Ohio Mounds: Earthwork in Butler County, Ohio

 Ancient Earthwork in Butler County, Ohio

It occurs in Oxford township, Butler county, Ohio (Lot 6, Sec. 31, Tp. 5, Range 2, E. M.), at a point on Four Mile creek, where that stream forms a remarkable bend, constituting a peninsula one thousand and sixty feet across at its neck, and one thousand three hundred and twenty feet deep. This peninsula is, in fact, a bold head-land, with precipitous banks, rising sixty feet above the water in the creek, and overlooking the low bottoms that surround it. Across the neck of this peninsula is carried a crescent-shaped wall with an outer ditch. The wall is now but little over three feet in height, and the ditch of corresponding depth. Formerly it was much higher, precluding cultivation. It has been reduced by the present occupant, who has ploughed along it longitudinally, throwing the furrows into the ditch,—a common practice, which is fast reducing and obliterating these interesting monuments of antiquity. A single gateway twenty feet wide leads into the enclosure, which has an area of twenty acres. A terrace, apparently artificial, and thirty feet wide, occurs on the northern bank, at about midway from the water to the top. It may be a natural feature, and caused by the subsidence of the bank from the undermining of the stream. The creek, at one time, unquestionably ran close under the banks of the peninsula; whether or not the recession, leaving the intervening low bottom, B, took place subsequently to the erection of the work, it is of course impossible to determine.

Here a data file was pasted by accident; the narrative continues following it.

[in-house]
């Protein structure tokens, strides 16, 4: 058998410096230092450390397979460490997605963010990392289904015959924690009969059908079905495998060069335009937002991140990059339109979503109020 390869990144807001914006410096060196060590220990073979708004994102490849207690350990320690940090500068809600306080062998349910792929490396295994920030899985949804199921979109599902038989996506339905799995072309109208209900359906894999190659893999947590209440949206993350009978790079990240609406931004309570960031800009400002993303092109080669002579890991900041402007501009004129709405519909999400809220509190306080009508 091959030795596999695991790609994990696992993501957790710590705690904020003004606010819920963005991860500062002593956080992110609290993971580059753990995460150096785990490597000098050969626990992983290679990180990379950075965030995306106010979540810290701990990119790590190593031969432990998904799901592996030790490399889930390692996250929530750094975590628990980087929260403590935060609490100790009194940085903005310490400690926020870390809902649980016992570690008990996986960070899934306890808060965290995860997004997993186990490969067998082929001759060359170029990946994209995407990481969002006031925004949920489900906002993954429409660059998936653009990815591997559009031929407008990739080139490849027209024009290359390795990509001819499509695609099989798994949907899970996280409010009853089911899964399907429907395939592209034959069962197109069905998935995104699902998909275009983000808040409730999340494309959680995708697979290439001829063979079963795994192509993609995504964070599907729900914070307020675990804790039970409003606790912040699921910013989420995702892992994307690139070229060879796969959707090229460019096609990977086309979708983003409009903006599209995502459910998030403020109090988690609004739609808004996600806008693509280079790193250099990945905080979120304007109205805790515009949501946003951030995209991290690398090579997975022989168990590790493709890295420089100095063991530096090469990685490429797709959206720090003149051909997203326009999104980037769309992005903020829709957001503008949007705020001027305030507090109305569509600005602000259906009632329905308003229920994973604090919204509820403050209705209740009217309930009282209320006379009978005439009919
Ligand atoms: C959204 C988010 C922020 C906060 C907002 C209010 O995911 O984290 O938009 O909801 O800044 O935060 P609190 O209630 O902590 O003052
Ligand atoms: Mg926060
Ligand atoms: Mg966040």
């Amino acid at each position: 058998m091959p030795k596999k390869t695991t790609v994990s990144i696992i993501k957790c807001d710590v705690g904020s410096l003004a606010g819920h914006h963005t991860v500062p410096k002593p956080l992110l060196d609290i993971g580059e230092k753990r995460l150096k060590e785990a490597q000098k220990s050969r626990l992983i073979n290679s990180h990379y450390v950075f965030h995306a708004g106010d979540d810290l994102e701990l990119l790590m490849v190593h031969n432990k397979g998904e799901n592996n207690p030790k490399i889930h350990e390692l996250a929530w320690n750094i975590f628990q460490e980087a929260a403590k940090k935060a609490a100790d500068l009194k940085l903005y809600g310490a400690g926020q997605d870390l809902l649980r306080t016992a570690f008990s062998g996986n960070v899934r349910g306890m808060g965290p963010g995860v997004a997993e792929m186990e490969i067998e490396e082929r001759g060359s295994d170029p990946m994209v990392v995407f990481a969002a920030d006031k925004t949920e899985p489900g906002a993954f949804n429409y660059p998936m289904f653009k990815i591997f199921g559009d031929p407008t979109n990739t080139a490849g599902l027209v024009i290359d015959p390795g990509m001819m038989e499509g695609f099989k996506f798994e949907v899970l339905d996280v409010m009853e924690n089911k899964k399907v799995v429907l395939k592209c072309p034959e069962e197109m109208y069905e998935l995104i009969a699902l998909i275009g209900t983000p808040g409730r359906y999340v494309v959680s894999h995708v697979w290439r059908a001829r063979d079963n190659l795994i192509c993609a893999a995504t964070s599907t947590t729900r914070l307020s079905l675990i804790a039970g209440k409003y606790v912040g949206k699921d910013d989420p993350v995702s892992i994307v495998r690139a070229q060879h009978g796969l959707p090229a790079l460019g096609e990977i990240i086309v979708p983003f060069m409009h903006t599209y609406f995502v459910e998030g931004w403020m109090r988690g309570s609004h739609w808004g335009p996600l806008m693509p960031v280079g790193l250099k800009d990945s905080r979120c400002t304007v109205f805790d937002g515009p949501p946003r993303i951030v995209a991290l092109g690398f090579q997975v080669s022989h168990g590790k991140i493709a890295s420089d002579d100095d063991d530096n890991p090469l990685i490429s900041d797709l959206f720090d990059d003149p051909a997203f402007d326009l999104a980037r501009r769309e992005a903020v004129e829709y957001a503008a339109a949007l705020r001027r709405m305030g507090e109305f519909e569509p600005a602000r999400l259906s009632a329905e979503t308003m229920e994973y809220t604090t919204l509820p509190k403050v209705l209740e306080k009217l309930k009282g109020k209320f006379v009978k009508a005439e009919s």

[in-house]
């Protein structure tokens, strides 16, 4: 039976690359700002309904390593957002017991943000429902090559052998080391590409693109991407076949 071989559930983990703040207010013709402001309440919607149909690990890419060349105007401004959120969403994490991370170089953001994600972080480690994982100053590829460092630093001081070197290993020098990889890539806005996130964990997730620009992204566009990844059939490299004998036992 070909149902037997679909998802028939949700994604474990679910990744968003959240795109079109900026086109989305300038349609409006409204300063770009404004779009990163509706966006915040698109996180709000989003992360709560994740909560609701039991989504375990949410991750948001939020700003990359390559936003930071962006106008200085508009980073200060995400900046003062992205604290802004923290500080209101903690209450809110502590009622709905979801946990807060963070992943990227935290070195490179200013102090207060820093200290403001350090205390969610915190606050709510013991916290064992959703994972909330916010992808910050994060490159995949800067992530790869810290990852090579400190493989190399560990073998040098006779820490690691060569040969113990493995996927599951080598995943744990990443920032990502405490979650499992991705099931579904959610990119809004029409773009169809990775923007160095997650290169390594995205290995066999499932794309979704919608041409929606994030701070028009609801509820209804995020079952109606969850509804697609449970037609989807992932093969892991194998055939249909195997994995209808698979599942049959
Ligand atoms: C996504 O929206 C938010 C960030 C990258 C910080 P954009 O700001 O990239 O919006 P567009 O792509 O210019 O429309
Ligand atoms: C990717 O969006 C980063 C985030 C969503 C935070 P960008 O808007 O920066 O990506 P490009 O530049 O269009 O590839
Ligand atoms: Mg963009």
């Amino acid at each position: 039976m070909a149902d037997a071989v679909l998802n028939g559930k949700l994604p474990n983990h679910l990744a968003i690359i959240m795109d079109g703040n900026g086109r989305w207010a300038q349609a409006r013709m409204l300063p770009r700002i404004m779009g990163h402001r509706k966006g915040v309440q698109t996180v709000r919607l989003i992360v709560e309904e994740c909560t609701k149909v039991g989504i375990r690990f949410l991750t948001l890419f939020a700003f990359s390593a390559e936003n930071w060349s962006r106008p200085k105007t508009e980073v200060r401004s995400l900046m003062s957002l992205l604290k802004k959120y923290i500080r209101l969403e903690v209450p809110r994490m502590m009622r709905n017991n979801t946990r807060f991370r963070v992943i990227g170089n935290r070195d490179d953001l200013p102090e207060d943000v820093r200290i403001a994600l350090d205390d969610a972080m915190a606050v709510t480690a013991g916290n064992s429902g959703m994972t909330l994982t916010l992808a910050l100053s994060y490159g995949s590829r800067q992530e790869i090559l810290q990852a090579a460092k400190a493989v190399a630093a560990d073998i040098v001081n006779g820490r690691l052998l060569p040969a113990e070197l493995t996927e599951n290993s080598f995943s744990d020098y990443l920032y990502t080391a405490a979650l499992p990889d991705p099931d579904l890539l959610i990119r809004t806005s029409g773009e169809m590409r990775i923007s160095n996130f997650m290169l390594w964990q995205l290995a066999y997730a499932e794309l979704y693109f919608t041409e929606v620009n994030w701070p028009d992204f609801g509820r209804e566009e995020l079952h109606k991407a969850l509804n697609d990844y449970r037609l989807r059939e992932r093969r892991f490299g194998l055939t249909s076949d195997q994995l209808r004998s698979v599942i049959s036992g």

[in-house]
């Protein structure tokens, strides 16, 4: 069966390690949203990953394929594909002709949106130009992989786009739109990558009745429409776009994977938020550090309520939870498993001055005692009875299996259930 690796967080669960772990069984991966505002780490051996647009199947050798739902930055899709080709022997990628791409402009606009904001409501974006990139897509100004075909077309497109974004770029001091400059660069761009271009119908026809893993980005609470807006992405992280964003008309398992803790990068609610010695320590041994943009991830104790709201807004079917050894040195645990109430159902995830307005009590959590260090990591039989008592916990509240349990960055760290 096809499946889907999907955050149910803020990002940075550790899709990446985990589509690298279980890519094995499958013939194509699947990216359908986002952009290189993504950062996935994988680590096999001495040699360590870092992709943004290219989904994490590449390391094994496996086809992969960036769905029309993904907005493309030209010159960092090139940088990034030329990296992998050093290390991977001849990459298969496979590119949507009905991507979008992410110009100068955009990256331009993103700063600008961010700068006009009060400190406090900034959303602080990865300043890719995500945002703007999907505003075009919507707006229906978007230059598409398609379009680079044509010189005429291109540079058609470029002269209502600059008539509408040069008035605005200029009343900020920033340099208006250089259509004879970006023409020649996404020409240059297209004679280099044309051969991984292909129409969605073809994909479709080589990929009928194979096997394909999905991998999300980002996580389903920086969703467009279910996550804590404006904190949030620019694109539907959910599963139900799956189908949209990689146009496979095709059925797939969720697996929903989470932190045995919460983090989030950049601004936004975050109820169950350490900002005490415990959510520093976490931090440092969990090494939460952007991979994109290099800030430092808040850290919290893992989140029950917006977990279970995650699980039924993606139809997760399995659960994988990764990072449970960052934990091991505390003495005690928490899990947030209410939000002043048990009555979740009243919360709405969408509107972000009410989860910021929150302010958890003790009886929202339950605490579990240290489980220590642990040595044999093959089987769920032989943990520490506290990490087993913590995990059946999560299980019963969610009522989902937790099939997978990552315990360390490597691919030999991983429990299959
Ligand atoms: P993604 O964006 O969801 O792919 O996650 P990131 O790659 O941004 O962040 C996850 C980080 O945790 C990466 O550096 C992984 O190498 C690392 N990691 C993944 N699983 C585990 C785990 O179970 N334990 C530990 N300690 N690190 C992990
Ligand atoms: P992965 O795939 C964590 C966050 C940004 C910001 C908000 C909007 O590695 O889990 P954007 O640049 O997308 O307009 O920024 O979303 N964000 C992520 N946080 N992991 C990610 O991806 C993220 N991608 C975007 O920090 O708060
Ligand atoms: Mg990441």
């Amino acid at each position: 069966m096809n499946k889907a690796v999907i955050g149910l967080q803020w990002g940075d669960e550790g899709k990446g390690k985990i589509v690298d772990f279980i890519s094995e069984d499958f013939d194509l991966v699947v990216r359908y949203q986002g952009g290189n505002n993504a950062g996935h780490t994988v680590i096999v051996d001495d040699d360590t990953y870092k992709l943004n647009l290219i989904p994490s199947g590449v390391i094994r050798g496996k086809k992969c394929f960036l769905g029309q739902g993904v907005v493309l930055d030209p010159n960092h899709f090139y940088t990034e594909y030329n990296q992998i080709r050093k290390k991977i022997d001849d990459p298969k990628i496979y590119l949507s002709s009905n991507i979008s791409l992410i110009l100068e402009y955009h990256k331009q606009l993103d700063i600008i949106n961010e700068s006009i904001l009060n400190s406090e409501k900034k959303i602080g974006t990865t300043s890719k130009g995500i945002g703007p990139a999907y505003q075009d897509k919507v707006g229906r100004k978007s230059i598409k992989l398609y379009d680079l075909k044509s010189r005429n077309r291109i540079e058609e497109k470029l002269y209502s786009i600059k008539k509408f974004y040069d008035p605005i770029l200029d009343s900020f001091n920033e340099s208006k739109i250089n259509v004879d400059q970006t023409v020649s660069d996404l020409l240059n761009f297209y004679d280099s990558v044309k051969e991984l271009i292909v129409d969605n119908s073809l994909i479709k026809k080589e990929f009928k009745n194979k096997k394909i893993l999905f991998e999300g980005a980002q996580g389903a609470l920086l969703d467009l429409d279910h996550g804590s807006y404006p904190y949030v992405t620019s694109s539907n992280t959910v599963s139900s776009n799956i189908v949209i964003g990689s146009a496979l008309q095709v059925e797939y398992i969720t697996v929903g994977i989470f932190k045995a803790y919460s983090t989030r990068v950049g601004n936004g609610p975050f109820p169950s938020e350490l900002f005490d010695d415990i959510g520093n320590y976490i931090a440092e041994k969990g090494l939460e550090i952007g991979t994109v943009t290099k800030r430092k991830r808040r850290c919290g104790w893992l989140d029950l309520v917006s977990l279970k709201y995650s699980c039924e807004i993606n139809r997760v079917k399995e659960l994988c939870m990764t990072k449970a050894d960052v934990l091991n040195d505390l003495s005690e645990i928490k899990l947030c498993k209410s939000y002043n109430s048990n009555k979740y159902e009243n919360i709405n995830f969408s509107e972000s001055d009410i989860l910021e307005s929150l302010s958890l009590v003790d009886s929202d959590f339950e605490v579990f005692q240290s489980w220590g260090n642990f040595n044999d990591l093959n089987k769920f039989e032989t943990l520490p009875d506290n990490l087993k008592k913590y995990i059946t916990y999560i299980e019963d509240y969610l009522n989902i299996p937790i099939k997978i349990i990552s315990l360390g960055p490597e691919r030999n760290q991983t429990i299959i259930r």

In this work will be remarked the lapping round of the parapet, on the natural bank of the stream at b,—a feature heretofore mentioned, as probably designed to protect the flank of the defence.